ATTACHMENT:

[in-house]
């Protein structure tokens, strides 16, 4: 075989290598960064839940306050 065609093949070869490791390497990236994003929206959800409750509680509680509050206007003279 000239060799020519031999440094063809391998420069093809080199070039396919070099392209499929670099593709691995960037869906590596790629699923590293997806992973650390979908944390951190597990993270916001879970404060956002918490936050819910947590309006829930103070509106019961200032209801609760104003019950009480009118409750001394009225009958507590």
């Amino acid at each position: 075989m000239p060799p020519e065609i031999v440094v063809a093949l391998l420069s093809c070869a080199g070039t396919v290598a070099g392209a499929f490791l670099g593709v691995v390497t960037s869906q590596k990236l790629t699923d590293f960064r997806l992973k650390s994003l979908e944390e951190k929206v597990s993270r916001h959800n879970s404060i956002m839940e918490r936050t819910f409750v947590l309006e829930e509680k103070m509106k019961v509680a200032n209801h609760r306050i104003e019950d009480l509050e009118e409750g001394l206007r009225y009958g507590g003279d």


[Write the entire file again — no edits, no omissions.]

[in-house]
């Protein structure tokens, strides 16, 4: 075989290598960064839940306050 065609093949070869490791390497990236994003929206959800409750509680509680509050206007003279 000239060799020519031999440094063809391998420069093809080199070039396919070099392209499929670099593709691995960037869906590596790629699923590293997806992973650390979908944390951190597990993270916001879970404060956002918490936050819910947590309006829930103070509106019961200032209801609760104003019950009480009118409750001394009225009958507590």
């Amino acid at each position: 075989m000239p060799p020519e065609i031999v440094v063809a093949l391998l420069s093809c070869a080199g070039t396919v290598a070099g392209a499929f490791l670099g593709v691995v390497t960037s869906q590596k990236l790629t699923d590293f960064r997806l992973k650390s994003l979908e944390e951190k929206v597990s993270r916001h959800n879970s404060i956002m839940e918490r936050t819910f409750v947590l309006e829930e509680k103070m509106k019961v509680a200032n209801h609760r306050i104003e019950d009480l509050e009118e409750g001394l206007r009225y009958g507590g003279d």